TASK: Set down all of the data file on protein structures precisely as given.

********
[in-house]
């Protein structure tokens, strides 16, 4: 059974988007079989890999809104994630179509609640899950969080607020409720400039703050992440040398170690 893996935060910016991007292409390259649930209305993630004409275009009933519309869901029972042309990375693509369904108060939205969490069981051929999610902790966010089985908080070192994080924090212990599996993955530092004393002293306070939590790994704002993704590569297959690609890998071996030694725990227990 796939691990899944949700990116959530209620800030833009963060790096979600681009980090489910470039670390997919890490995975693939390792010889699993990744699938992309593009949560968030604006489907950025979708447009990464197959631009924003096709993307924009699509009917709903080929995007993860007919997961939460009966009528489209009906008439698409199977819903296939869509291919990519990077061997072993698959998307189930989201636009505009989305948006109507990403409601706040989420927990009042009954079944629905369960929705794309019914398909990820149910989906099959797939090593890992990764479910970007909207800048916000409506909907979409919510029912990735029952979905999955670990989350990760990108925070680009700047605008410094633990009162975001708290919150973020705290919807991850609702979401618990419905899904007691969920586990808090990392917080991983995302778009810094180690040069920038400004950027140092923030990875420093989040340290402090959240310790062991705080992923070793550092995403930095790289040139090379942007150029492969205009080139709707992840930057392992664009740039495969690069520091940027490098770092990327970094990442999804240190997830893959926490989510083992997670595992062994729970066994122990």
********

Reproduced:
[in-house]
């Protein structure tokens, strides 16, 4: 059974988007079989890999809104994630179509609640899950969080607020409720400039703050992440040398170690 893996935060910016991007292409390259649930209305993630004409275009009933519309869901029972042309990375693509369904108060939205969490069981051929999610902790966010089985908080070192994080924090212990599996993955530092004393002293306070939590790994704002993704590569297959690609890998071996030694725990227990 796939691990899944949700990116959530209620800030833009963060790096979600681009980090489910470039670390997919890490995975693939390792010889699993990744699938992309593009949560968030604006489907950025979708447009990464197959631009924003096709993307924009699509009917709903080929995007993860007919997961939460009966009528489209009906008439698409199977819903296939869509291919990519990077061997072993698959998307189930989201636009505009989305948006109507990403409601706040989420927990009042009954079944629905369960929705794309019914398909990820149910989906099959797939090593890992990764479910970007909207800048916000409506909907979409919510029912990735029952979905999955670990989350990760990108925070680009700047605008410094633990009162975001708290919150973020705290919807991850609702979401618990419905899904007691969920586990808090990392917080991983995302778009810094180690040069920038400004950027140092923030990875420093989040340290402090959240310790062991705080992923070793550092995403930095790289040139090379942007150029492969205009080139709707992840930057392992664009740039495969690069520091940027490098770092990327970094990442999804240190997830893959926490989510083992997670595992062994729970066994122990």